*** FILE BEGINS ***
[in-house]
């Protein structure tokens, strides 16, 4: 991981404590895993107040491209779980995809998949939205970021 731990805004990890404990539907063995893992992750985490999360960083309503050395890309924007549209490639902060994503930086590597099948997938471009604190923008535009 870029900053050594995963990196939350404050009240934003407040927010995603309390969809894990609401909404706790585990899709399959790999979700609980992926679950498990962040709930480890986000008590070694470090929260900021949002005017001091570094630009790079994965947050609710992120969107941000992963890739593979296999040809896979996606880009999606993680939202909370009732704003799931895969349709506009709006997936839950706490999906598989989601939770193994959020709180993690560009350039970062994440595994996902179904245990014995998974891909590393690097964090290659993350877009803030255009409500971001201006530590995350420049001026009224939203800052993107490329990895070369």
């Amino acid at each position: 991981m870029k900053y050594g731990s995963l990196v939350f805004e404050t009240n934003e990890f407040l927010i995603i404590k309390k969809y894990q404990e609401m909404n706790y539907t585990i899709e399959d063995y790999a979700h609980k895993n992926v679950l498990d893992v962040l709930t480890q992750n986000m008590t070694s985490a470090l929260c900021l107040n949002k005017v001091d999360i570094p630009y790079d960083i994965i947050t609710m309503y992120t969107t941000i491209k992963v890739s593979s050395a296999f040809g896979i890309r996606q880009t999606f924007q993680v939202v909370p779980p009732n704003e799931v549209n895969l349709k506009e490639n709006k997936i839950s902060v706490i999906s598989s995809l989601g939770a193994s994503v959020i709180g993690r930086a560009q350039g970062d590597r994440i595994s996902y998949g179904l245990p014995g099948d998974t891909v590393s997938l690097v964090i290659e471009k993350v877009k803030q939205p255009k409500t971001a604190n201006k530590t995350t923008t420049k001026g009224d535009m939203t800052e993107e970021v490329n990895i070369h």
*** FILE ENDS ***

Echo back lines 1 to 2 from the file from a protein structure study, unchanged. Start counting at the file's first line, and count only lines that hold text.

[in-house]
């Protein structure tokens, strides 16, 4: 991981404590895993107040491209779980995809998949939205970021 731990805004990890404990539907063995893992992750985490999360960083309503050395890309924007549209490639902060994503930086590597099948997938471009604190923008535009 870029900053050594995963990196939350404050009240934003407040927010995603309390969809894990609401909404706790585990899709399959790999979700609980992926679950498990962040709930480890986000008590070694470090929260900021949002005017001091570094630009790079994965947050609710992120969107941000992963890739593979296999040809896979996606880009999606993680939202909370009732704003799931895969349709506009709006997936839950706490999906598989989601939770193994959020709180993690560009350039970062994440595994996902179904245990014995998974891909590393690097964090290659993350877009803030255009409500971001201006530590995350420049001026009224939203800052993107490329990895070369």